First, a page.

Independent Japanese Children

This article about the remarkable independence of Japanese children initially caught my attention due to the fact that I deplore our fear-based, helicopter parenting, culture. I want my son to know how to live in the world; not for him to be so artificially shielded from it that he has no idea how to face it on his own, or worse to never be able to.

Although it’s tempting to point to a culture where twelve year olds regularly ride the subway alone and demand to know why we can’t do likewise, the article wisely delves into the cultural differences that make such a phenomenon possible:

What accounts for this unusual degree of independence? Not self-sufficiency, in fact, but “group reliance,” according to Dwayne Dixon, a cultural anthropologist who wrote his doctoral dissertation on Japanese youth. “[Japanese] kids learn early on that, ideally, any member of the community can be called on to serve or help others,” he says.

This assumption is reinforced at school, where children take turns cleaning and serving lunch instead of relying on staff to perform such duties. This “distributes labor across various shoulders and rotates expectations, while also teaching everyone what it takes to clean a toilet, for instance,” Dixon says.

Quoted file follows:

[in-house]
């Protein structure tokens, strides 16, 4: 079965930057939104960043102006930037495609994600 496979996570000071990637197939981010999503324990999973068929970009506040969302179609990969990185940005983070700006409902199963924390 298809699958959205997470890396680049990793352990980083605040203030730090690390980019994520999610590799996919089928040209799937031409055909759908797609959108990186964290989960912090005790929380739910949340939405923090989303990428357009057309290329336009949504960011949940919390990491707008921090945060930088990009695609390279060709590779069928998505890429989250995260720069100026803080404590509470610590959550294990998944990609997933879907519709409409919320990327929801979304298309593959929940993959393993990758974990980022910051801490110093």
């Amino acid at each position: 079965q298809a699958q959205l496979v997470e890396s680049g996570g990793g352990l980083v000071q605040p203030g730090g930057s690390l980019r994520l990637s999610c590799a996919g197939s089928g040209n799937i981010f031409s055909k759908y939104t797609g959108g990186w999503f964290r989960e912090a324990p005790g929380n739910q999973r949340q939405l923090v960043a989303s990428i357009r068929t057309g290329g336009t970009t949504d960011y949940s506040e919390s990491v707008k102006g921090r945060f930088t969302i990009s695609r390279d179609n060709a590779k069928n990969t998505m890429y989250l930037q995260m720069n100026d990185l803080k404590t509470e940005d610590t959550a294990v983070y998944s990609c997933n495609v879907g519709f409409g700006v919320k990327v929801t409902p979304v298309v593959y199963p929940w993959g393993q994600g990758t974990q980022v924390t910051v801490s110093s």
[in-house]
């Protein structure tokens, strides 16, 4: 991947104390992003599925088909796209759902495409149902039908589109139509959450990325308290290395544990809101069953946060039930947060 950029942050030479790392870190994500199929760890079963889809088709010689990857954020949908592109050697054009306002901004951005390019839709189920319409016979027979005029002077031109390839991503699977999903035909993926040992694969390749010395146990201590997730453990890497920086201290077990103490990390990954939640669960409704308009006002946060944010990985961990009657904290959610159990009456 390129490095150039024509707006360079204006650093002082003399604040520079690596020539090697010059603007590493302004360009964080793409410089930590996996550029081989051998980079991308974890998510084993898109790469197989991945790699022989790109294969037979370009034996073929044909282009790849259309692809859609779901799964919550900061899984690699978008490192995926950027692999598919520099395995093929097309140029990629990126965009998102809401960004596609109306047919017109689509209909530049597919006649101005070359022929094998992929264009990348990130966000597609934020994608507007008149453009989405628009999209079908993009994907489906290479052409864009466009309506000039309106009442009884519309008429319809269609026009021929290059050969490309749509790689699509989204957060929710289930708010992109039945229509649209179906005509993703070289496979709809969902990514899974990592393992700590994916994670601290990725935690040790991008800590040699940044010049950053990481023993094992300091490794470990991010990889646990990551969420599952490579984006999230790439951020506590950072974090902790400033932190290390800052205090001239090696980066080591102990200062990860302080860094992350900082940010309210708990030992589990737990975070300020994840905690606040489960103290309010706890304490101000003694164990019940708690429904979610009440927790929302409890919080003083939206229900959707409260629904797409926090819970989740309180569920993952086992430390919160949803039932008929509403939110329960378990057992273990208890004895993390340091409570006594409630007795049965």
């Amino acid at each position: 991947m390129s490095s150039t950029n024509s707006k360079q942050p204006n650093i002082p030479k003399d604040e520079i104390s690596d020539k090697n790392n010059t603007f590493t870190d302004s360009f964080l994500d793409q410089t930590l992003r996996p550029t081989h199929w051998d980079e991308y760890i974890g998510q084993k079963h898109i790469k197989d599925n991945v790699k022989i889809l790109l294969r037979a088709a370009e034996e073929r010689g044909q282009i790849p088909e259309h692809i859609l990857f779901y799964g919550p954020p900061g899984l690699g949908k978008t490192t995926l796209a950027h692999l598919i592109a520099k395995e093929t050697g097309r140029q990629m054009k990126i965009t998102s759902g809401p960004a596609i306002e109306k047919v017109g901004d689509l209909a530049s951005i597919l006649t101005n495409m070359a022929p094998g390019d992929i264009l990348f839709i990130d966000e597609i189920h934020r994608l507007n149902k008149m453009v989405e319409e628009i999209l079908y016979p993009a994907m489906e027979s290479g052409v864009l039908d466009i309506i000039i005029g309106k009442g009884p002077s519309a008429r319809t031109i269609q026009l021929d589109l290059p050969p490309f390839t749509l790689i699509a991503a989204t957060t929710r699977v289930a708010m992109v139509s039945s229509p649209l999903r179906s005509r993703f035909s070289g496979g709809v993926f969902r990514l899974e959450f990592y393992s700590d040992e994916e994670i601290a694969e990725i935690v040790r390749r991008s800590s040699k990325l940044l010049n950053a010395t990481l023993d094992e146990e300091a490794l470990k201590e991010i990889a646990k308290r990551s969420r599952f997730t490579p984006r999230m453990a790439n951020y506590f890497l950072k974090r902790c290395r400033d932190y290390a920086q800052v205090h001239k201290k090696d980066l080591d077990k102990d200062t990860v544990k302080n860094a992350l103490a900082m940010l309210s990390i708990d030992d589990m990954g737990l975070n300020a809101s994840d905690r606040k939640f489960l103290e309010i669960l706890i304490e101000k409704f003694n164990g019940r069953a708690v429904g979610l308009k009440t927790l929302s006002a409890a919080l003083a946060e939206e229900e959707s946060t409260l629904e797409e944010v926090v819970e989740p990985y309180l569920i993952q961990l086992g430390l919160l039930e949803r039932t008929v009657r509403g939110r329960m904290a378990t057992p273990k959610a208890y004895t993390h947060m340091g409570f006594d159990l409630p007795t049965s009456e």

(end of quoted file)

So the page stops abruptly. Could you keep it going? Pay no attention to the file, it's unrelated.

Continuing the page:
Taking responsibility for shared spaces means that children have pride of ownership and understand in a concrete way the consequences of making a mess, since they’ll have to clean it up themselves. This ethic extends to public space more broadly (one reason Japanese streets are generally so clean). A child out in public knows he can rely on the group to help in an emergency.

I really hope that there are reasons for this other than Japan’s monoculturalism, so that those of us who live in multicultural societies can learn some lessons from them, even if I frankly doubt it. The level of trust and interdependence described above is much more difficult in a multicultural context. I still hope we learn how. Let’s start.

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